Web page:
And a particularly interesting feature of U.S. antitrust law is that those companies and their executives would violate the law simply by the act of agreeing, even if they did not carry through by actually limiting production. The agreement itself is illegal.

That brings us to the hard question: Would private U.S. oil companies violate antitrust law if they agreed to limit oil production at the “request” of the President? That may depend on what form that request takes.

The answer would be no if Congress passes legislation that specifically requires private companies to reduce production.

In addition, the federal government and its agencies are not subject to the antitrust laws, and courts have extended this immunity to conduct by private parties acting individually or together when the collaboration is compelled by an agreement with a federal agency or a clearly defined federal government policy and a federal agency supervises the conduct.  This immunity was recently cited by the Antitrust Division as the core rationale for approving a proposed collaboration by to medical supply distributors supporting FEMA’s “Project Airbridge” to help the agencies to expedite and increase manufacturing, sourcing, and distribution of personal protective equipment (PPE) and coronavirus-treatment-related medication.  So if the “request” takes the form of a properly authorized and structured program, closely supervised by an authorized federal agency, then the cooperating private companies would be protected from antitrust liability, so the answer would be no.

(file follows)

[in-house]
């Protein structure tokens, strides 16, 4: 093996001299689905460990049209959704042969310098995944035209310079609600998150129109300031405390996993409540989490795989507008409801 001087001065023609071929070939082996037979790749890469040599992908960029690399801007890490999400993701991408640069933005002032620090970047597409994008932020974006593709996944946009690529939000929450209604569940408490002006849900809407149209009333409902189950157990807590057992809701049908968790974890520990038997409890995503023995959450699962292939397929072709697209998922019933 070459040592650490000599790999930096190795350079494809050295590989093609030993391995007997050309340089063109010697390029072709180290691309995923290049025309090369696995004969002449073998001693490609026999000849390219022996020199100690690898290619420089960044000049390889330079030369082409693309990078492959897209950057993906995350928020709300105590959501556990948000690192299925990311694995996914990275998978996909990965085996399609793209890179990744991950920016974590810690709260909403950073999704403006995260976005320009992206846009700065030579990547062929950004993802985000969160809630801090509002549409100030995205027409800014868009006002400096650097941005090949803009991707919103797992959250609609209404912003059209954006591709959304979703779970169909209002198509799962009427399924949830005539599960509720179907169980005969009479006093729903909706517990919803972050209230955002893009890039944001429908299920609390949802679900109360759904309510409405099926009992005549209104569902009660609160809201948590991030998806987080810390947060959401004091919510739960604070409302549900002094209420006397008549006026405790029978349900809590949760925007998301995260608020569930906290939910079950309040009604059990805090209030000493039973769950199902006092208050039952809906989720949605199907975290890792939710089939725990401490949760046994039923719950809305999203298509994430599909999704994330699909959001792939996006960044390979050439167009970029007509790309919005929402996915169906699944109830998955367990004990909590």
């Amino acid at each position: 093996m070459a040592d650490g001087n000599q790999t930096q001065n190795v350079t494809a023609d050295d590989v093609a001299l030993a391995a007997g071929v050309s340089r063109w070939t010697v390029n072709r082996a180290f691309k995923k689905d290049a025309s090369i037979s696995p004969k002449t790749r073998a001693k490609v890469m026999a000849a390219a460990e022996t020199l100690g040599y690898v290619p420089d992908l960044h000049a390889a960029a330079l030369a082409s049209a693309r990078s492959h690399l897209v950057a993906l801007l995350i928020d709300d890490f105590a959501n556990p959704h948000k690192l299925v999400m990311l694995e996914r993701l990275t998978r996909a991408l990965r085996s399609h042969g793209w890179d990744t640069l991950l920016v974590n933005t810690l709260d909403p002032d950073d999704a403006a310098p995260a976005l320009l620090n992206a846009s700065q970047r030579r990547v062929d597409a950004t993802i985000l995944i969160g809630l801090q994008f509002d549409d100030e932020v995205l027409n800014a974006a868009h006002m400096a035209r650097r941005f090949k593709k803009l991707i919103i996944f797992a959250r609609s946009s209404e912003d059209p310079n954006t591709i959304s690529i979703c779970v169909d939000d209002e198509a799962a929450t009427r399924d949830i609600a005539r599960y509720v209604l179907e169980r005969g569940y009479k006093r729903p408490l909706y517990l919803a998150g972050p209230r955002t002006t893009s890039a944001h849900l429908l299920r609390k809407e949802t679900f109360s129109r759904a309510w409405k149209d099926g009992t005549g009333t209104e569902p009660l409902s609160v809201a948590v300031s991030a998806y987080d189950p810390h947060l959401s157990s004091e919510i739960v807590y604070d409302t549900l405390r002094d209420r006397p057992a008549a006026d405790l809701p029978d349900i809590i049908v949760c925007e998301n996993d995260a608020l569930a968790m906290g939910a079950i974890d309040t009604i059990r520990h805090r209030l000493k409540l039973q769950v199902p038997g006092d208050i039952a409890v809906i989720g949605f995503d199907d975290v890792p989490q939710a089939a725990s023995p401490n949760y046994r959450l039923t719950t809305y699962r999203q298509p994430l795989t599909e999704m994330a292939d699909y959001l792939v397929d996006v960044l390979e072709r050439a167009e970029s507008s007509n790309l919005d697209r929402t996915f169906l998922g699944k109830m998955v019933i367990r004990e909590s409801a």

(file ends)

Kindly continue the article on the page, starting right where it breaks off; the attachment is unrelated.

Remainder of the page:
But the answer would be yes, the private companies would be subject to antitrust scrutiny and potentially liability if they go beyond the strict bounds of what they are required to do. And the answer also may be yes if the private companies agree to limit production under any government influence short of a legislated mandate, or one imposed by a federal agency in a way that extends the federal government’s immunity to the cooperating private companies.

Moreover, under U.S. antitrust law, companies can ask the U.S. government to order them to fix prices or limit production, without risking antitrust prosecution, under the First Amendment right to petition the government. But the companies violate U.S. antitrust law if they actually engage in the conduct they are petitioning the government to require while waiting for the government to respond, or if the government fails to act or refuses their request.

Future blog posts will consider how this new chapter in U.S. economic policy and antitrust law is playing out.

Sunday’s CNBC headline reads, “OPEC and allies finalize record oil production cut after days of discussion.”